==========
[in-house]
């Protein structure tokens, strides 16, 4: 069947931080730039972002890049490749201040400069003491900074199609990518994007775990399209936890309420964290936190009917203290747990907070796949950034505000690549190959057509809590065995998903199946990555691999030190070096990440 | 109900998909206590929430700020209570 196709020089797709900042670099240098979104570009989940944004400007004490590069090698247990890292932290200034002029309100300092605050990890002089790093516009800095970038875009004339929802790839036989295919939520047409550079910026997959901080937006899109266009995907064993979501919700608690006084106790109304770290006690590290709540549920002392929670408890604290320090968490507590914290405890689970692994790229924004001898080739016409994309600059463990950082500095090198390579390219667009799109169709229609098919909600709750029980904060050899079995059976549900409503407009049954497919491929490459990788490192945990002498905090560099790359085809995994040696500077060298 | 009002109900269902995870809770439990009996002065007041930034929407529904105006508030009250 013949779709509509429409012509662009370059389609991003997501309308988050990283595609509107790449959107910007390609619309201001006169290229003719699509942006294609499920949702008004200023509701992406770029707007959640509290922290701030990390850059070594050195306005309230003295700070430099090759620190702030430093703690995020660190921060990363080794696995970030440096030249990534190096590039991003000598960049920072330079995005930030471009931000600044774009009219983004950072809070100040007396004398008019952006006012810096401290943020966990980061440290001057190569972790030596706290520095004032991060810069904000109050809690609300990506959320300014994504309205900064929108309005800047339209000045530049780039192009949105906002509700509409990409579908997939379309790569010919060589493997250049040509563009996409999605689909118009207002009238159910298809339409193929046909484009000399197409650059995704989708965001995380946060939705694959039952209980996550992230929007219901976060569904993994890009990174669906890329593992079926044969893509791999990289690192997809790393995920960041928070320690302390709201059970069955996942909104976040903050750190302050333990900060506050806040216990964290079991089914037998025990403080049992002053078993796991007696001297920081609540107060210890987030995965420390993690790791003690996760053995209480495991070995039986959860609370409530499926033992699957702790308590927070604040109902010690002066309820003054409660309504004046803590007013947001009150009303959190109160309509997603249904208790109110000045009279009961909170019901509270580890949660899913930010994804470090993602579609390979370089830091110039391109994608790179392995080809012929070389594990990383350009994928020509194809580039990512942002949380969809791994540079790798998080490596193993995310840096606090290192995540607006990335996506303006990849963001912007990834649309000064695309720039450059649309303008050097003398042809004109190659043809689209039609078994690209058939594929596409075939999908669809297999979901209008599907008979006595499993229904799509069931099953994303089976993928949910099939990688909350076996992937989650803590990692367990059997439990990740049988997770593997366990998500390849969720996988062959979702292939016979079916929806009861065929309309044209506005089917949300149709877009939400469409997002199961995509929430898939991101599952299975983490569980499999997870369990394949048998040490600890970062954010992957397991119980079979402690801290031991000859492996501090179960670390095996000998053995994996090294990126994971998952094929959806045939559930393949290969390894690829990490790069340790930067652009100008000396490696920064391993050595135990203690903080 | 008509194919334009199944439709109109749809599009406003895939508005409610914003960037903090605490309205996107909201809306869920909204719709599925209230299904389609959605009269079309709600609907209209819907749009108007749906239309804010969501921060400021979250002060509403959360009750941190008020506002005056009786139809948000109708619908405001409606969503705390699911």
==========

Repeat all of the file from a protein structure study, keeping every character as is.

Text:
[in-house]
């Protein structure tokens, strides 16, 4: 069947931080730039972002890049490749201040400069003491900074199609990518994007775990399209936890309420964290936190009917203290747990907070796949950034505000690549190959057509809590065995998903199946990555691999030190070096990440 | 109900998909206590929430700020209570 196709020089797709900042670099240098979104570009989940944004400007004490590069090698247990890292932290200034002029309100300092605050990890002089790093516009800095970038875009004339929802790839036989295919939520047409550079910026997959901080937006899109266009995907064993979501919700608690006084106790109304770290006690590290709540549920002392929670408890604290320090968490507590914290405890689970692994790229924004001898080739016409994309600059463990950082500095090198390579390219667009799109169709229609098919909600709750029980904060050899079995059976549900409503407009049954497919491929490459990788490192945990002498905090560099790359085809995994040696500077060298 | 009002109900269902995870809770439990009996002065007041930034929407529904105006508030009250 013949779709509509429409012509662009370059389609991003997501309308988050990283595609509107790449959107910007390609619309201001006169290229003719699509942006294609499920949702008004200023509701992406770029707007959640509290922290701030990390850059070594050195306005309230003295700070430099090759620190702030430093703690995020660190921060990363080794696995970030440096030249990534190096590039991003000598960049920072330079995005930030471009931000600044774009009219983004950072809070100040007396004398008019952006006012810096401290943020966990980061440290001057190569972790030596706290520095004032991060810069904000109050809690609300990506959320300014994504309205900064929108309005800047339209000045530049780039192009949105906002509700509409990409579908997939379309790569010919060589493997250049040509563009996409999605689909118009207002009238159910298809339409193929046909484009000399197409650059995704989708965001995380946060939705694959039952209980996550992230929007219901976060569904993994890009990174669906890329593992079926044969893509791999990289690192997809790393995920960041928070320690302390709201059970069955996942909104976040903050750190302050333990900060506050806040216990964290079991089914037998025990403080049992002053078993796991007696001297920081609540107060210890987030995965420390993690790791003690996760053995209480495991070995039986959860609370409530499926033992699957702790308590927070604040109902010690002066309820003054409660309504004046803590007013947001009150009303959190109160309509997603249904208790109110000045009279009961909170019901509270580890949660899913930010994804470090993602579609390979370089830091110039391109994608790179392995080809012929070389594990990383350009994928020509194809580039990512942002949380969809791994540079790798998080490596193993995310840096606090290192995540607006990335996506303006990849963001912007990834649309000064695309720039450059649309303008050097003398042809004109190659043809689209039609078994690209058939594929596409075939999908669809297999979901209008599907008979006595499993229904799509069931099953994303089976993928949910099939990688909350076996992937989650803590990692367990059997439990990740049988997770593997366990998500390849969720996988062959979702292939016979079916929806009861065929309309044209506005089917949300149709877009939400469409997002199961995509929430898939991101599952299975983490569980499999997870369990394949048998040490600890970062954010992957397991119980079979402690801290031991000859492996501090179960670390095996000998053995994996090294990126994971998952094929959806045939559930393949290969390894690829990490790069340790930067652009100008000396490696920064391993050595135990203690903080 | 008509194919334009199944439709109109749809599009406003895939508005409610914003960037903090605490309205996107909201809306869920909204719709599925209230299904389609959605009269079309709600609907209209819907749009108007749906239309804010969501921060400021979250002060509403959360009750941190008020506002005056009786139809948000109708619908405001409606969503705390699911």